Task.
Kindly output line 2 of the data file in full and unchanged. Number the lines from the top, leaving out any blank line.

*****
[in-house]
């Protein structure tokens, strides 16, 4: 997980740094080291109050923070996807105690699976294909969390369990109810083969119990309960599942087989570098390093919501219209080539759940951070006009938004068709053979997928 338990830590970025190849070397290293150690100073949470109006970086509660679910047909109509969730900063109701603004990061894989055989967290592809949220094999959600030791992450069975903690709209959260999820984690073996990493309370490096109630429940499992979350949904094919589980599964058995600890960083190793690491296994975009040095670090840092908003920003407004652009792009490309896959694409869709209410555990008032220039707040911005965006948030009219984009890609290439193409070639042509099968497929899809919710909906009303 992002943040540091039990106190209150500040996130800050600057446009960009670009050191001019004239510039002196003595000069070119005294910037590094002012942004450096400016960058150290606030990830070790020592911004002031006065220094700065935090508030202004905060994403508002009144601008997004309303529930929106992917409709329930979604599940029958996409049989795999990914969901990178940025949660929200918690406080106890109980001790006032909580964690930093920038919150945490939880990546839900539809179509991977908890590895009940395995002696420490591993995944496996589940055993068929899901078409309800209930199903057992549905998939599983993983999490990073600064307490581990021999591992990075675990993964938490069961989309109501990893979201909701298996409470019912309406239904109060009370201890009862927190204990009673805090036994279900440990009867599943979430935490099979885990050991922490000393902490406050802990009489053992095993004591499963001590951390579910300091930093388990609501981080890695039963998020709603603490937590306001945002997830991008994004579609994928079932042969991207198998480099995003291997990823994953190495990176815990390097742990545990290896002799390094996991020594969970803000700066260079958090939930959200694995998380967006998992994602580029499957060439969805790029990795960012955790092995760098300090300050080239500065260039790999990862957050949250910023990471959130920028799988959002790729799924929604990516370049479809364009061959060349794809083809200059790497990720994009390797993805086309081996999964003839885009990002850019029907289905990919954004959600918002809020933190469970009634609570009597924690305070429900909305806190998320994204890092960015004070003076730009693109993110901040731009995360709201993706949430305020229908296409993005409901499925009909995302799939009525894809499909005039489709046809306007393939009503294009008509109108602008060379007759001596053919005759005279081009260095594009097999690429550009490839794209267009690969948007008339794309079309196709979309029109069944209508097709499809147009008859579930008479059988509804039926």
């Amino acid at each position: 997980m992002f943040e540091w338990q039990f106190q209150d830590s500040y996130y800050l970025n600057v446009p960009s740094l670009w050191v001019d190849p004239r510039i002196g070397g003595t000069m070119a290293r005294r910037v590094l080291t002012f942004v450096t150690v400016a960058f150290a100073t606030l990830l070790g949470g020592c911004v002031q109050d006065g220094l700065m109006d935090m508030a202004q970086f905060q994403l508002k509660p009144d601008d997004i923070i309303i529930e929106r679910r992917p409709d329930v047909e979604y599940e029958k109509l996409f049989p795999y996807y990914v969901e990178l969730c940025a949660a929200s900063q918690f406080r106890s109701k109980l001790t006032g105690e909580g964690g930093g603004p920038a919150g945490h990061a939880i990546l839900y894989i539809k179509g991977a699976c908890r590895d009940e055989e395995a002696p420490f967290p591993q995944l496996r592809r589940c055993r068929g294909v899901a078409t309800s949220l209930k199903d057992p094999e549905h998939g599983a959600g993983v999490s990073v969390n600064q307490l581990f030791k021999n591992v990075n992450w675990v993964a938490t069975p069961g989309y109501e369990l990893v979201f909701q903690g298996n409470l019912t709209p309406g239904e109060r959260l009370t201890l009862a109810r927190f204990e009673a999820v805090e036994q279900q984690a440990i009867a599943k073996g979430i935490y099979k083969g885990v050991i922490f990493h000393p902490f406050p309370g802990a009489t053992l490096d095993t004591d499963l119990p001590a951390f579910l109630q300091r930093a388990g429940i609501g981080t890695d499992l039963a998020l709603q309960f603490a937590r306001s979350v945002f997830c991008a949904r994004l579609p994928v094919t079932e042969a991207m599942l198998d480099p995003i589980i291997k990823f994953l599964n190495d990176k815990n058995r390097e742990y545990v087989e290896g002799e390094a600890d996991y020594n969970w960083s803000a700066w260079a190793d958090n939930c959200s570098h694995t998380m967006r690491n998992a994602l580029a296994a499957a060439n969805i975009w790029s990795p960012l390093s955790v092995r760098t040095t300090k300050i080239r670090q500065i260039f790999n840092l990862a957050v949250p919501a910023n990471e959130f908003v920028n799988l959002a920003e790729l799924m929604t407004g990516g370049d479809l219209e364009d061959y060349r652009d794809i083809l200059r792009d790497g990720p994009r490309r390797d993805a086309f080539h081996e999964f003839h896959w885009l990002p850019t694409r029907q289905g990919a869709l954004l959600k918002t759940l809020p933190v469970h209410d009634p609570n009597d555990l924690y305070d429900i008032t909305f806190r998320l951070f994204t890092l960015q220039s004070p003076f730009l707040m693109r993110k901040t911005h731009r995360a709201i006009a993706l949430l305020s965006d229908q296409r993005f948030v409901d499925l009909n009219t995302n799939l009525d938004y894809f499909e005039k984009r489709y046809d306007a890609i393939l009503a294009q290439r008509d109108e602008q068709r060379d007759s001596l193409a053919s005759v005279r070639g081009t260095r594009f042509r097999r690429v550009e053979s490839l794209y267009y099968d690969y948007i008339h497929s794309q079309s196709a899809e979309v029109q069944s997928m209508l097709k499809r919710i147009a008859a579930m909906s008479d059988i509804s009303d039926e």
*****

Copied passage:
């Protein structure tokens, strides 16, 4: 997980740094080291109050923070996807105690699976294909969390369990109810083969119990309960599942087989570098390093919501219209080539759940951070006009938004068709053979997928 338990830590970025190849070397290293150690100073949470109006970086509660679910047909109509969730900063109701603004990061894989055989967290592809949220094999959600030791992450069975903690709209959260999820984690073996990493309370490096109630429940499992979350949904094919589980599964058995600890960083190793690491296994975009040095670090840092908003920003407004652009792009490309896959694409869709209410555990008032220039707040911005965006948030009219984009890609290439193409070639042509099968497929899809919710909906009303 992002943040540091039990106190209150500040996130800050600057446009960009670009050191001019004239510039002196003595000069070119005294910037590094002012942004450096400016960058150290606030990830070790020592911004002031006065220094700065935090508030202004905060994403508002009144601008997004309303529930929106992917409709329930979604599940029958996409049989795999990914969901990178940025949660929200918690406080106890109980001790006032909580964690930093920038919150945490939880990546839900539809179509991977908890590895009940395995002696420490591993995944496996589940055993068929899901078409309800209930199903057992549905998939599983993983999490990073600064307490581990021999591992990075675990993964938490069961989309109501990893979201909701298996409470019912309406239904109060009370201890009862927190204990009673805090036994279900440990009867599943979430935490099979885990050991922490000393902490406050802990009489053992095993004591499963001590951390579910300091930093388990609501981080890695039963998020709603603490937590306001945002997830991008994004579609994928079932042969991207198998480099995003291997990823994953190495990176815990390097742990545990290896002799390094996991020594969970803000700066260079958090939930959200694995998380967006998992994602580029499957060439969805790029990795960012955790092995760098300090300050080239500065260039790999990862957050949250910023990471959130920028799988959002790729799924929604990516370049479809364009061959060349794809083809200059790497990720994009390797993805086309081996999964003839885009990002850019029907289905990919954004959600918002809020933190469970009634609570009597924690305070429900909305806190998320994204890092960015004070003076730009693109993110901040731009995360709201993706949430305020229908296409993005409901499925009909995302799939009525894809499909005039489709046809306007393939009503294009008509109108602008060379007759001596053919005759005279081009260095594009097999690429550009490839794209267009690969948007008339794309079309196709979309029109069944209508097709499809147009008859579930008479059988509804039926």